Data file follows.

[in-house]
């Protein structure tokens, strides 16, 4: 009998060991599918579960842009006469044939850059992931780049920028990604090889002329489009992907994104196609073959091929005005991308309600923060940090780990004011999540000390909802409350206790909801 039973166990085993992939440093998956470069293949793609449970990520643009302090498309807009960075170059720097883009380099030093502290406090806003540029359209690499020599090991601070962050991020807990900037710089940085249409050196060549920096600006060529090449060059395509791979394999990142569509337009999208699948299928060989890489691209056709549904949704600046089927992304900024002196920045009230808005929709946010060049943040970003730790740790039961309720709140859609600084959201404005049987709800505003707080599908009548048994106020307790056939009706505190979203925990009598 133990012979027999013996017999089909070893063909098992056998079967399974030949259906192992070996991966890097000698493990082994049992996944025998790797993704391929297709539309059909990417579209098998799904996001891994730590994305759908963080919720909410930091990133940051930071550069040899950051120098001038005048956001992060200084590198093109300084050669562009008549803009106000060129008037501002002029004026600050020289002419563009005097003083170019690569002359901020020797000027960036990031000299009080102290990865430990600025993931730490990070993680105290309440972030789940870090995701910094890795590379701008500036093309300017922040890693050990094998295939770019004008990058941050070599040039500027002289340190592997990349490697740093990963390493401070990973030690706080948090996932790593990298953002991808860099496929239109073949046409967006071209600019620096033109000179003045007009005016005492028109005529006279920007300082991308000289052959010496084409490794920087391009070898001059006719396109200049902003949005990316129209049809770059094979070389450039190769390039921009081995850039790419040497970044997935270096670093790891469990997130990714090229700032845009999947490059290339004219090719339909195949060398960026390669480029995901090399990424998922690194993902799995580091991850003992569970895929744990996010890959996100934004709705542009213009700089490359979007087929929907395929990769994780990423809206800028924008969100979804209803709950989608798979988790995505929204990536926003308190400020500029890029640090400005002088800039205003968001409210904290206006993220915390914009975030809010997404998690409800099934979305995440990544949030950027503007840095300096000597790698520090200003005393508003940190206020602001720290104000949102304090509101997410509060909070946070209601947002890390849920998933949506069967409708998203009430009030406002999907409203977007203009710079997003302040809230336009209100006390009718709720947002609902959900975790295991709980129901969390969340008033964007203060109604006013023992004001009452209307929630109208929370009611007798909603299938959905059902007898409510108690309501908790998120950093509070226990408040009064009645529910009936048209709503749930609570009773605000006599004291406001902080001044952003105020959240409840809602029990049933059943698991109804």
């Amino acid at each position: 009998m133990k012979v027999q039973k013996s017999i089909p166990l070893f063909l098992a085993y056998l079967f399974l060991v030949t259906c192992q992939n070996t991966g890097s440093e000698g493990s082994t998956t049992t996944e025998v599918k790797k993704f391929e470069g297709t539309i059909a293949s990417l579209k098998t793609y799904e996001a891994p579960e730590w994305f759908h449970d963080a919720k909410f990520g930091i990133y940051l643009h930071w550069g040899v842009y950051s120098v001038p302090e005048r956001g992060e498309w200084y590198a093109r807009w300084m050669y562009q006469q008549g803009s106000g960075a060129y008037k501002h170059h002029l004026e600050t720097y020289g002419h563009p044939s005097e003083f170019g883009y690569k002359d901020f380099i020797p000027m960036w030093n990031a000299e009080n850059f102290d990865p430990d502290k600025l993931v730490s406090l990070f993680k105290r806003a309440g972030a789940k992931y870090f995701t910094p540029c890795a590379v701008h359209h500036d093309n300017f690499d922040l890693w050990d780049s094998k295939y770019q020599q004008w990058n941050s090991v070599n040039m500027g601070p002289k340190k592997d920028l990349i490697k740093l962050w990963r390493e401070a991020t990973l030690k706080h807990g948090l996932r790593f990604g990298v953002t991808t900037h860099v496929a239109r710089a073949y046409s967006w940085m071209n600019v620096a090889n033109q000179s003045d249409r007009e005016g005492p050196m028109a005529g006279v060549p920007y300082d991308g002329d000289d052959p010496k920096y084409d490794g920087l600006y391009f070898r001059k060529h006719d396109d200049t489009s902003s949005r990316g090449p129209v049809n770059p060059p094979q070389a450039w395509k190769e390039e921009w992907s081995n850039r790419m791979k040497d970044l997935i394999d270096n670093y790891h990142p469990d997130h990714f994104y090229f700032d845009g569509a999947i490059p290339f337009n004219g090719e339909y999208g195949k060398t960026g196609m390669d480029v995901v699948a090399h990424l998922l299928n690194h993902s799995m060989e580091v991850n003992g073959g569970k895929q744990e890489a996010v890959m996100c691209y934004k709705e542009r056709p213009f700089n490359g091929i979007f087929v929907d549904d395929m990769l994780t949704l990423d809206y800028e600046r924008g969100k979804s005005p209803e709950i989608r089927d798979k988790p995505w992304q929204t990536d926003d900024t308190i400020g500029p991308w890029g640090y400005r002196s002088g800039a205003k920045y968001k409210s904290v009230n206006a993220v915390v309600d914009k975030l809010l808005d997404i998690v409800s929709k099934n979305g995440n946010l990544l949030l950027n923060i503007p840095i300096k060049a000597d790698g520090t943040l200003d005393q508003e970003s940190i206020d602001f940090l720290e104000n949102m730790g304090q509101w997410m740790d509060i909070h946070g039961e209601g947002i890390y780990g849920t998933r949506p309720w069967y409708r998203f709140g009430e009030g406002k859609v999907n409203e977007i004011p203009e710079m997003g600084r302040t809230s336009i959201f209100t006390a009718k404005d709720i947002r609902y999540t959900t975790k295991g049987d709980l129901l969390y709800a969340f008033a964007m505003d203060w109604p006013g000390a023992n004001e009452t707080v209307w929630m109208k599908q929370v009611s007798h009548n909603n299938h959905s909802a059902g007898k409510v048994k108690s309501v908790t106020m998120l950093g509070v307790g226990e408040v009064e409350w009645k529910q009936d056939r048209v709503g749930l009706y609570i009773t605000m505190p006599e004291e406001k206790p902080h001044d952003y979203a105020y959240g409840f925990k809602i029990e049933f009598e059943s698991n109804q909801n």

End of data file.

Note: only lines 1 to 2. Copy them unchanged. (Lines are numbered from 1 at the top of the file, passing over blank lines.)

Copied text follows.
[in-house]
């Protein structure tokens, strides 16, 4: 009998060991599918579960842009006469044939850059992931780049920028990604090889002329489009992907994104196609073959091929005005991308309600923060940090780990004011999540000390909802409350206790909801 039973166990085993992939440093998956470069293949793609449970990520643009302090498309807009960075170059720097883009380099030093502290406090806003540029359209690499020599090991601070962050991020807990900037710089940085249409050196060549920096600006060529090449060059395509791979394999990142569509337009999208699948299928060989890489691209056709549904949704600046089927992304900024002196920045009230808005929709946010060049943040970003730790740790039961309720709140859609600084959201404005049987709800505003707080599908009548048994106020307790056939009706505190979203925990009598 133990012979027999013996017999089909070893063909098992056998079967399974030949259906192992070996991966890097000698493990082994049992996944025998790797993704391929297709539309059909990417579209098998799904996001891994730590994305759908963080919720909410930091990133940051930071550069040899950051120098001038005048956001992060200084590198093109300084050669562009008549803009106000060129008037501002002029004026600050020289002419563009005097003083170019690569002359901020020797000027960036990031000299009080102290990865430990600025993931730490990070993680105290309440972030789940870090995701910094890795590379701008500036093309300017922040890693050990094998295939770019004008990058941050070599040039500027002289340190592997990349490697740093990963390493401070990973030690706080948090996932790593990298953002991808860099496929239109073949046409967006071209600019620096033109000179003045007009005016005492028109005529006279920007300082991308000289052959010496084409490794920087391009070898001059006719396109200049902003949005990316129209049809770059094979070389450039190769390039921009081995850039790419040497970044997935270096670093790891469990997130990714090229700032845009999947490059290339004219090719339909195949060398960026390669480029995901090399990424998922690194993902799995580091991850003992569970895929744990996010890959996100934004709705542009213009700089490359979007087929929907395929990769994780990423809206800028924008969100979804209803709950989608798979988790995505929204990536926003308190400020500029890029640090400005002088800039205003968001409210904290206006993220915390914009975030809010997404998690409800099934979305995440990544949030950027503007840095300096000597790698520090200003005393508003940190206020602001720290104000949102304090509101997410509060909070946070209601947002890390849920998933949506069967409708998203009430009030406002999907409203977007203009710079997003302040809230336009209100006390009718709720947002609902959900975790295991709980129901969390969340008033964007203060109604006013023992004001009452209307929630109208929370009611007798909603299938959905059902007898409510108690309501908790998120950093509070226990408040009064009645529910009936048209709503749930609570009773605000006599004291406001902080001044952003105020959240409840809602029990049933059943698991109804």